A judge told the former president of Bellmore-Merrick EMS on Wednesday that his apology for stealing about $1.6 million from the volunteer ambulance outfit “rings hollow,” and his actions were “unspeakable.”
Brad Reiter, 50, of Jackson, New Jersey, is now heading to prison for 2 to 6 years after being sentenced for first-degree grand larceny.
Authorities said Reiter siphoned money from the emergency service corps over seven years, tapping money meant to serve the community to pay his bills.
“What you did in terms of stealing from them for your own personal gain is unspeakable,” Acting State Supreme Court Justice Jerald Carter told Reiter in Nassau County Court.
Reiter, who pleaded guilty in April, expressed remorse for his actions in a loud voice as several uniformed members of the EMS company listened in the courtroom.
“I’m very sorry for what I did,” said Reiter, who also had served in the past as the nonprofit’s treasurer and works in the pharmaceuticals field. “ . . . I was wrong, and I’m very remorseful.”
Michael Verbsky, the EMS vice president, told the judge the volunteer organization doesn’t get tax money and operates on a “shoestring budget.” He said the theft caused “irreparable injury” to the nonprofit’s reputation.
“We often spoke of the struggles to save money . . . That he hurt those that considered him family is the saddest part of all,” Verbsky said.
The organization serves Bellmore, North Bellmore, Merrick, North Merrick and some of East Meadow and goes on about 800 emergency runs annually.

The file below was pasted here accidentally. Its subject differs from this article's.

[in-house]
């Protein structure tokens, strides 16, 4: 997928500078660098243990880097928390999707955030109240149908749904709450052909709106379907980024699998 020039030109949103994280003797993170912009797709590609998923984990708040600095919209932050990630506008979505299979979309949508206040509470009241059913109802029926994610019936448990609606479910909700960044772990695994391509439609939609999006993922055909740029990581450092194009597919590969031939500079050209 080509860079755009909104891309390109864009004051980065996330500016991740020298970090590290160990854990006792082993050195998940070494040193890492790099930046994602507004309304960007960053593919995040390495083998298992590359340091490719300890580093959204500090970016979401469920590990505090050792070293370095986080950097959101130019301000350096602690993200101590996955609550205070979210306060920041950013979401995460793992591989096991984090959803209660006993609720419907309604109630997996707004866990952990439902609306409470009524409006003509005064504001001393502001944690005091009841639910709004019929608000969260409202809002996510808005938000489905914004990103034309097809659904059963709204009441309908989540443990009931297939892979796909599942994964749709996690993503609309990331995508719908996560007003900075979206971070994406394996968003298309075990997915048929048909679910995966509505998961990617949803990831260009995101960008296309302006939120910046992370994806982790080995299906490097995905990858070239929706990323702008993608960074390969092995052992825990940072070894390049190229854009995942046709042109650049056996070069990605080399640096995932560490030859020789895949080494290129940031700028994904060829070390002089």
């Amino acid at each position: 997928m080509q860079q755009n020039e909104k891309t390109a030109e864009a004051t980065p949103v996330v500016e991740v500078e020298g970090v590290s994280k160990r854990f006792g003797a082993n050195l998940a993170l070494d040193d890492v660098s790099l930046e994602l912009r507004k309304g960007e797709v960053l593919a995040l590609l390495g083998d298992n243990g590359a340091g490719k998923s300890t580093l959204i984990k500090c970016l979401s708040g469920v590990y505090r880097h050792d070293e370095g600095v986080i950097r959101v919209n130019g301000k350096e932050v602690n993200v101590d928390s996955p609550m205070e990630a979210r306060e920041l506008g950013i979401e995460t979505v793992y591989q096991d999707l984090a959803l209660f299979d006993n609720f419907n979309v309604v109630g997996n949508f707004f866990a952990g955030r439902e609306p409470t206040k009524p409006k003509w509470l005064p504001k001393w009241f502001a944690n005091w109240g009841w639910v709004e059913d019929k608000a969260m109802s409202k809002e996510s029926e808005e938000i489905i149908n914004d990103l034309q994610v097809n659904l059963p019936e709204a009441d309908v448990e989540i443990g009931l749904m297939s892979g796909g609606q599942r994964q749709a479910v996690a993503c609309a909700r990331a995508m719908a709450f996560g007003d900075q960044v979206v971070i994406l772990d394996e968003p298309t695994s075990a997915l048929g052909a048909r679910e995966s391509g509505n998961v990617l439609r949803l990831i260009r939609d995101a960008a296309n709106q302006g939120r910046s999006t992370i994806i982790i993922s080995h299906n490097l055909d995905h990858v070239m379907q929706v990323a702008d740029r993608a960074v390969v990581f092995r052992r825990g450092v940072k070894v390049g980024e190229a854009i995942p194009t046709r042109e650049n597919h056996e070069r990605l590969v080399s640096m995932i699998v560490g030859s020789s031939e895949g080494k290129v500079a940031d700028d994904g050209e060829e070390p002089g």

Prosecutors have said the theft happened between 2008 and 2015, before new leadership at the outfit uncovered wrongdoing while looking at bank accounts and alerted authorities.
Defense attorney Samuel Rieff asked the judge Wednesday to inform correction officials of his client’s needs for medical attention for diabetes and high blood pressure while in Nassau’s jail. The Garden City lawyer declined comment after court.
Attorney Matthew Weinick, who represents the EMS outfit, said Reiter had agreed to pay restitution and already had paid back some of what he stole under the civil settlement.
“Hopefully when he comes out and he’s working again, we’ll get more,” the Melville lawyer said.
Nassau District Attorney Madeline Singas said in a statement that Reiter “knew the importance of these critical resources to the safety and health of our communities, but outrageously, he stole more than $1.6 million.”
At the time of his arrest, Reiter was an elected member of a board of fire commissioners in Jackson Township, New Jersey. But a board attorney previously said Reiter resigned several months ago and officials found no irregularities after an audit of the body’s accounts.